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How to Maximize the First Visit with your Doctor

Timothy Gardner, MD
Director, Pancreatic Disorders
Dartmouth-Hitchcock Medical Center

Often, a visit to a medical provider, whether it be a new visit or a follow-up visit with a longstanding doctor or nurse, provokes anxiety.  This sense of anxiety can be especially true if you are visiting a doctor for the first time and are being evaluated for a problem with the pancreas.

In order to make the most of your visit, I recommend the following steps that you can take to make the appointment as worthwhile as possible.

Educate yourself as much as possible before the visit

It is very important to try and understand as much as possible about your condition prior to the visit.  A great resource is the NPF website, which can give you a wealth of information about the role of the pancreas in terms of its location and function.  You can also read about the different diseases that can affect the pancreas – acute pancreatitis, chronic pancreatitis, pancreatic cancer, etc.  Most people do not know a great deal about the pancreas, so having at least a little bit of knowledge before the appointment can really help you to ask important questions about your disease.

Make sure you know your medications and medical history

It is very helpful for your doctor to have an up-to-date and accurate list of medications at your appointment.  In addition, a thorough knowledge of your medical history, a list of treatments and evaluations that have been tried before, can usually be very helpful.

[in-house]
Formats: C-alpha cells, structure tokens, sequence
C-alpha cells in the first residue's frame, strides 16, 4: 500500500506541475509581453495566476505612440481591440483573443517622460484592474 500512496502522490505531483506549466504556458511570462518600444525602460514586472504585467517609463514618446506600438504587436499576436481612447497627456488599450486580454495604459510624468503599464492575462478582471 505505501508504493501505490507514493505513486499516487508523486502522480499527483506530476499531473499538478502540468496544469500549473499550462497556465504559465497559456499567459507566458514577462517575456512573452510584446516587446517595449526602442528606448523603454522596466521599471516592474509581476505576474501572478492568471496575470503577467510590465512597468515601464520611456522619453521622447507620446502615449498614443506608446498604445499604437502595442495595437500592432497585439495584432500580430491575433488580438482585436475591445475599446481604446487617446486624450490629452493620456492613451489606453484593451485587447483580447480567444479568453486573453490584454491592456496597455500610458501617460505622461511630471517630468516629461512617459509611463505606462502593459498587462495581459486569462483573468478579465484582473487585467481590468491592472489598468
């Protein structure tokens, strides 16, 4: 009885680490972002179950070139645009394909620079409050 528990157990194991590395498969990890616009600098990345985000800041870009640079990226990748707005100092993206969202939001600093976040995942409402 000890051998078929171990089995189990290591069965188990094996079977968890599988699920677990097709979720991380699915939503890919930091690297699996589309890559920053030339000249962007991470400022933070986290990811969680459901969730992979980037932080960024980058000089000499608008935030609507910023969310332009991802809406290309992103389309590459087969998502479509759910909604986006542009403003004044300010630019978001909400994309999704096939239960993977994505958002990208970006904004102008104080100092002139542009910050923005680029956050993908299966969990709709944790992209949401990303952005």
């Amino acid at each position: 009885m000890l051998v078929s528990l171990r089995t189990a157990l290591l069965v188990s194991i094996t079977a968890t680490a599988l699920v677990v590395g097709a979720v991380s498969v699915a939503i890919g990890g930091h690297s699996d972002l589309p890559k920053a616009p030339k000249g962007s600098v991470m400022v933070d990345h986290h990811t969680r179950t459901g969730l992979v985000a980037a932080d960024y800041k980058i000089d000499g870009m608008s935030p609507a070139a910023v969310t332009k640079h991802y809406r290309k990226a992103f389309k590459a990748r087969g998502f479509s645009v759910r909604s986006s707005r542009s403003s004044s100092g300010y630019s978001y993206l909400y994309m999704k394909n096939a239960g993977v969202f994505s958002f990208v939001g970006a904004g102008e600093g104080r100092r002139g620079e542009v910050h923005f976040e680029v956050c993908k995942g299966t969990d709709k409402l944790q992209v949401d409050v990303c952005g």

Make sure your provider has a copy of your x-ray tests before the appointment

Virtually all decisions regarding how to treat your pancreatic disease will rely on x-rays that have been performed before the appointment.  Usually, these x-rays take the form of a CAT scan or an MRI scan.  These x-rays are usually stored on CDs and it is critical for your doctor to have these when you are seen for your appointment. Often, it only takes a phone call to your doctor’s office to make sure the CD is available.  However, if not, you should make sure to bring a copy with you to the appointment.  Copies can be picked up usually free of charge at the facility where you had your x-rays taken.

Arrive early

It is very important to arrive between 20-30 minutes prior to the first appointment.  The doctor’s office may have paperwork to fill out and you really want to maximize the amount of time you have with your provider.

Ask to coordinate multiple appointments on the same day

Sometimes it is possible to coordinate many of your appointments on the same day.  For example, if you know that you are going to need a CAT scan performed, you can call ahead and ask your doctor to coordinate these appointments on the same day. Especially, if you live far away from your doctor, this can be very helpful and efficient.

Consider arriving to the appointment fasting

If there is no medical contraindication, it is sometimes reasonable to try and come to the appointment not having eaten or drank since midnight the night before the appointment.  This can aid your doctor, if for example, there are labs that need to be performed that require fasting, or if your doctor would like to schedule an x-ray test or perhaps have you undergo a procedure that same day.  Of course, this is not a requirement and should not be undertaken if there is a medical reason not to fast.  You can also call your doctor’s office a few days ahead of the appointment to see if fasting would be appropriate.

Hopefully these simple steps can really help to relieve some of the anxiety heading into that first appointment and maximize the benefit of your visit.